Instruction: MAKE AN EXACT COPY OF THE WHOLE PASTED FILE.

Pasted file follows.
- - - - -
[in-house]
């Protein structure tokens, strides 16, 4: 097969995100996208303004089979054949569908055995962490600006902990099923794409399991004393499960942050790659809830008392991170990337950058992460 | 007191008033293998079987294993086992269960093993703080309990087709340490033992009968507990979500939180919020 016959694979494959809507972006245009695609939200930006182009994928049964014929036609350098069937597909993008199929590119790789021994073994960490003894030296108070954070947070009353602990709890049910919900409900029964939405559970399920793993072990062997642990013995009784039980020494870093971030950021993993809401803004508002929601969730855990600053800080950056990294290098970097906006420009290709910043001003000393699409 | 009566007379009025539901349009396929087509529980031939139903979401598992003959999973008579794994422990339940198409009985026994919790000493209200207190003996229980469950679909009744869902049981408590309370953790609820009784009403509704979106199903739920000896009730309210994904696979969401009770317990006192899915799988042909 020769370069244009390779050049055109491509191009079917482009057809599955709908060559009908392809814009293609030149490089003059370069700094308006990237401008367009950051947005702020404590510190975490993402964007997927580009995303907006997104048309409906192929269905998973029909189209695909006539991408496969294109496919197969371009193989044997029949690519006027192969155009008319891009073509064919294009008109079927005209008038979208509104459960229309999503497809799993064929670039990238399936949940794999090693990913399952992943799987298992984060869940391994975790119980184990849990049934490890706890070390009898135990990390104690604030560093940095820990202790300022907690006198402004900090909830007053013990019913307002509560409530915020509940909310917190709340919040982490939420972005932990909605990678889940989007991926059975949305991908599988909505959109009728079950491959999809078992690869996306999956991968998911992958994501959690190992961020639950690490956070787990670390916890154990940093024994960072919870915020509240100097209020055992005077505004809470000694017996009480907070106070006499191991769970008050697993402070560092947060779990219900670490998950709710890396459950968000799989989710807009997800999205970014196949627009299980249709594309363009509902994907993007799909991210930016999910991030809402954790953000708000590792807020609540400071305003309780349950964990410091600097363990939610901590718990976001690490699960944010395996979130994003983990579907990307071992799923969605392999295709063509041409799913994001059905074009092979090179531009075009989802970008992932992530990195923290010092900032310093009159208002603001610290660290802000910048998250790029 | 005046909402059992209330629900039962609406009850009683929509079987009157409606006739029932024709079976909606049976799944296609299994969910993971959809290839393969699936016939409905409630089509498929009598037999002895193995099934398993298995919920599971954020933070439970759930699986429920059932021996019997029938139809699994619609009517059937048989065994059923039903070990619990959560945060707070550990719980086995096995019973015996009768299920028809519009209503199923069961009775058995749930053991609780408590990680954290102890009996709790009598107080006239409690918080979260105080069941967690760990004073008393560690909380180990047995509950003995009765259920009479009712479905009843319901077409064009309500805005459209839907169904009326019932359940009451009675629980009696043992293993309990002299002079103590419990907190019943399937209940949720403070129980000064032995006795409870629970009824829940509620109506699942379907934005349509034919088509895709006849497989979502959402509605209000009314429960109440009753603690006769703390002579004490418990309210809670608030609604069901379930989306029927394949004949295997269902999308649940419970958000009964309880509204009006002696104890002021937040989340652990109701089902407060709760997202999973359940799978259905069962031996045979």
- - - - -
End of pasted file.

[in-house]
């Protein structure tokens, strides 16, 4: 097969995100996208303004089979054949569908055995962490600006902990099923794409399991004393499960942050790659809830008392991170990337950058992460 | 007191008033293998079987294993086992269960093993703080309990087709340490033992009968507990979500939180919020 016959694979494959809507972006245009695609939200930006182009994928049964014929036609350098069937597909993008199929590119790789021994073994960490003894030296108070954070947070009353602990709890049910919900409900029964939405559970399920793993072990062997642990013995009784039980020494870093971030950021993993809401803004508002929601969730855990600053800080950056990294290098970097906006420009290709910043001003000393699409 | 009566007379009025539901349009396929087509529980031939139903979401598992003959999973008579794994422990339940198409009985026994919790000493209200207190003996229980469950679909009744869902049981408590309370953790609820009784009403509704979106199903739920000896009730309210994904696979969401009770317990006192899915799988042909 020769370069244009390779050049055109491509191009079917482009057809599955709908060559009908392809814009293609030149490089003059370069700094308006990237401008367009950051947005702020404590510190975490993402964007997927580009995303907006997104048309409906192929269905998973029909189209695909006539991408496969294109496919197969371009193989044997029949690519006027192969155009008319891009073509064919294009008109079927005209008038979208509104459960229309999503497809799993064929670039990238399936949940794999090693990913399952992943799987298992984060869940391994975790119980184990849990049934490890706890070390009898135990990390104690604030560093940095820990202790300022907690006198402004900090909830007053013990019913307002509560409530915020509940909310917190709340919040982490939420972005932990909605990678889940989007991926059975949305991908599988909505959109009728079950491959999809078992690869996306999956991968998911992958994501959690190992961020639950690490956070787990670390916890154990940093024994960072919870915020509240100097209020055992005077505004809470000694017996009480907070106070006499191991769970008050697993402070560092947060779990219900670490998950709710890396459950968000799989989710807009997800999205970014196949627009299980249709594309363009509902994907993007799909991210930016999910991030809402954790953000708000590792807020609540400071305003309780349950964990410091600097363990939610901590718990976001690490699960944010395996979130994003983990579907990307071992799923969605392999295709063509041409799913994001059905074009092979090179531009075009989802970008992932992530990195923290010092900032310093009159208002603001610290660290802000910048998250790029 | 005046909402059992209330629900039962609406009850009683929509079987009157409606006739029932024709079976909606049976799944296609299994969910993971959809290839393969699936016939409905409630089509498929009598037999002895193995099934398993298995919920599971954020933070439970759930699986429920059932021996019997029938139809699994619609009517059937048989065994059923039903070990619990959560945060707070550990719980086995096995019973015996009768299920028809519009209503199923069961009775058995749930053991609780408590990680954290102890009996709790009598107080006239409690918080979260105080069941967690760990004073008393560690909380180990047995509950003995009765259920009479009712479905009843319901077409064009309500805005459209839907169904009326019932359940009451009675629980009696043992293993309990002299002079103590419990907190019943399937209940949720403070129980000064032995006795409870629970009824829940509620109506699942379907934005349509034919088509895709006849497989979502959402509605209000009314429960109440009753603690006769703390002579004490418990309210809670608030609604069901379930989306029927394949004949295997269902999308649940419970958000009964309880509204009006002696104890002021937040989340652990109701089902407060709760997202999973359940799978259905069962031996045979």